Here is a question that comes up every now and again. Is soft water better for skin? Suzanne has noticed that her skin condition is better when she uses soft water. I’ll let her speak for herself.
Hi Colin, First let me say I’ve only recently found your blog but I think it’s great, very sensible advice, wish I’d known about it earlier. Perhaps you could answer this question for me? I live near London in a very hard water area. When I go to stay in other, more rural parts of the country, I am amazed at how good my skin looks and feels after just a few days. Is this because the water is cleaner, or contains less limescale, or is less chlorinated? My skin is sensitive but not dry, and I find that washing in water at home produces a ‘taut’ feeling, even if I use no soapor cleanser. I don’t get this feelingin soft water areas. To get rid of the ‘taut’ feeling, I apply moisturiser, very sparingly, but often find that I then get whiteheads, blackheads and milia, I’m often better off without moisturiser at all. How can I reproduce the wonderful results I get in soft water areas at home? Is it necessary to spend upwards of £500 on a home softener system – which may not do the job anyway as this is not ‘natural’ soft water? I have bought a ‘Rainshow’r’ chlorine remover, and was thinking of adding a little salt or some bicarbonate of soda to my bath water? Grateful for any suggestions! Suzanne
Okay, first the easy bit which in this case is the science. Hard water is what you usually get in limestone regions. It is rich in calcium ions. In fact where I grew up the water was almost saturated. This has lots of effects, including that you need to use more soap and dishwashing liquids.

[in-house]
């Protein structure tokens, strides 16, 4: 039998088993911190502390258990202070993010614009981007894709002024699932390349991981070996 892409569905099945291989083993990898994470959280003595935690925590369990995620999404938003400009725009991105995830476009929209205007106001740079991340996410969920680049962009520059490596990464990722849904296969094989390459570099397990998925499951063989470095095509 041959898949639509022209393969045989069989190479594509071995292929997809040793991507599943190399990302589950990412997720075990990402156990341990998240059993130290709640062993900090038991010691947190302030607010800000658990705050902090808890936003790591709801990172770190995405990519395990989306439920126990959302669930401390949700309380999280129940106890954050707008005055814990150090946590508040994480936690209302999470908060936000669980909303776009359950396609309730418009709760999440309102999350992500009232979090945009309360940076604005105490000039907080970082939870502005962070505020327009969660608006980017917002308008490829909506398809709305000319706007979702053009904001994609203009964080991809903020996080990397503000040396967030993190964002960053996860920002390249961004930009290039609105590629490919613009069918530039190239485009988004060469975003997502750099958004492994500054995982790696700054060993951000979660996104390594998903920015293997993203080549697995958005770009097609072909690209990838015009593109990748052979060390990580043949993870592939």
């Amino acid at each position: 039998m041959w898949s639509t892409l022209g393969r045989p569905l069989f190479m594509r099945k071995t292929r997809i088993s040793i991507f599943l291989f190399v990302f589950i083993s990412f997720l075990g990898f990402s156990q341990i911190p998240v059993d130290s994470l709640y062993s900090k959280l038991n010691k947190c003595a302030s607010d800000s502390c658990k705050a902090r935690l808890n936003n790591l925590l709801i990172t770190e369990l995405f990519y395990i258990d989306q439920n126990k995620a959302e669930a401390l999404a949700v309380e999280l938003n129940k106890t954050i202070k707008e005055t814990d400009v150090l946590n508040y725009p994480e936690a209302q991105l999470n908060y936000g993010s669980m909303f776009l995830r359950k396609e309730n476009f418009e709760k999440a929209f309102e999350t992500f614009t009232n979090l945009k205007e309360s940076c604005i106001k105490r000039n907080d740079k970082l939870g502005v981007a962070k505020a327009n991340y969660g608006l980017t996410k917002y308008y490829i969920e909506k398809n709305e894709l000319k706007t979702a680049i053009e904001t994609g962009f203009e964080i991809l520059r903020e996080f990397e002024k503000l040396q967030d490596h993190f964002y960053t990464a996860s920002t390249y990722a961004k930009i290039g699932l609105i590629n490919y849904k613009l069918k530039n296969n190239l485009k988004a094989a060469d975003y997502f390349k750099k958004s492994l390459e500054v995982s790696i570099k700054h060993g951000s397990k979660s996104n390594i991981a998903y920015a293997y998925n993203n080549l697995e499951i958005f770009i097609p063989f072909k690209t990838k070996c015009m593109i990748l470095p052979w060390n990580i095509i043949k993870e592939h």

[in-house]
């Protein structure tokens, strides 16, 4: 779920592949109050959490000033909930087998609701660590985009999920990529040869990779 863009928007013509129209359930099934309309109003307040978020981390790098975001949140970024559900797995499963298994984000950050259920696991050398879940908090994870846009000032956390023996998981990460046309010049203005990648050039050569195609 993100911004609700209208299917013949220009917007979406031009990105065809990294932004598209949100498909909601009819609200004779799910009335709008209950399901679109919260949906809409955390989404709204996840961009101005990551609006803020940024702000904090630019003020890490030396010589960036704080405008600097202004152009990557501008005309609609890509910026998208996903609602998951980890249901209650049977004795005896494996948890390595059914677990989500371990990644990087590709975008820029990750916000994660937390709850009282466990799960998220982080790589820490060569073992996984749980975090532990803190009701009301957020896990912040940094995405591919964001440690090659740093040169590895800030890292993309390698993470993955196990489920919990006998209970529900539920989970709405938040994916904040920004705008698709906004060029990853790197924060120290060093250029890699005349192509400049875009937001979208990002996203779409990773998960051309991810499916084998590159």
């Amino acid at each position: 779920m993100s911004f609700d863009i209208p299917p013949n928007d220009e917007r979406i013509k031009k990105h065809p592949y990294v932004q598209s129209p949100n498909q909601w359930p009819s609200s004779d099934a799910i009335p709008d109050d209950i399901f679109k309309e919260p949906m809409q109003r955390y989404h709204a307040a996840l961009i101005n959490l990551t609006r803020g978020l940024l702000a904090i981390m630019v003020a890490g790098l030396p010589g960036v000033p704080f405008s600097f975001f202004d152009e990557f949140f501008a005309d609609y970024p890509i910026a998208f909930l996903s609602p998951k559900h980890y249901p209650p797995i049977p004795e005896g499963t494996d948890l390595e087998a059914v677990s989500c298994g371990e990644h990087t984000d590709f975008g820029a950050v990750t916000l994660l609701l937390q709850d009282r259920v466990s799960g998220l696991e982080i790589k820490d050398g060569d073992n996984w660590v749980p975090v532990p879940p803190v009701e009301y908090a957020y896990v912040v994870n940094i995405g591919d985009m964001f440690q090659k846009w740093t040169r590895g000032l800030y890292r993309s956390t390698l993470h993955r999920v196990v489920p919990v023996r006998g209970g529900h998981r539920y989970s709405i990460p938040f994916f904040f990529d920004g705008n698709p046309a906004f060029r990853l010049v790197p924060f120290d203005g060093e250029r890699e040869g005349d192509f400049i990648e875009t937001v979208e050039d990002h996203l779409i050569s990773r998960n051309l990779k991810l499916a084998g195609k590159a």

Some people find it is also drying and irritating to their skin compared to soft water, as Suzanne says. This could simply be because of the higher levels of detergent that come into contact with the skin. It might also be an intrinsic effect of the water. You might imagine that somebody somewhere would know for sure, but if they do I don’t know where that information has been published. It is quite a believable notion. Calcium is a highly charged metal and it would not be surprising to see evidence that it has an adverse effect on skin.
But while there is no data on normal skin, there are some indications that hard water has an adverse effect on eczema. It seems to be something that at least some dermatologists recognise as a factor and that sufferers anecdotally confirm. Although this has got into the literature and pops up on websites, rather frustratingly a recent study in Nottingham failed to confirm it. This was only a four week trial so maybe there is an effect but it takes longer to bed in.
So should you buy a water softener? The benefits may not be huge and £500 is a lot to spend. Having said that you will get a saving in the amount of soap, shampoo and washing up liquid you need to use. These are all quite cheap to buy of course, and the softener will have running costs associated with it. I am afraid it is a tough call. I don’t think that there will be any difference between ‘natural’ soft water and the soft water you get from your softener if that is any help. The problem is the calcium in the hard water, and removing it should give you the same result however you do it.
I am afraid the chlorine remover will have no effect on the hardness of the water and is a complete red herring. Adding a little salt or bicarbonate might mitigate the effect of the calcium a little. It works by effectively diluting the calcium ions with less charged sodium ions. I am not sure how much good this would do in practice, but I suppose there is no harm in experimenting.
Bath enthusiasts might appreciate my posts on Dead Sea Salts and whether you can get vitamins from a bath.
The study of softened water in eczema patients with negative results to which I referred.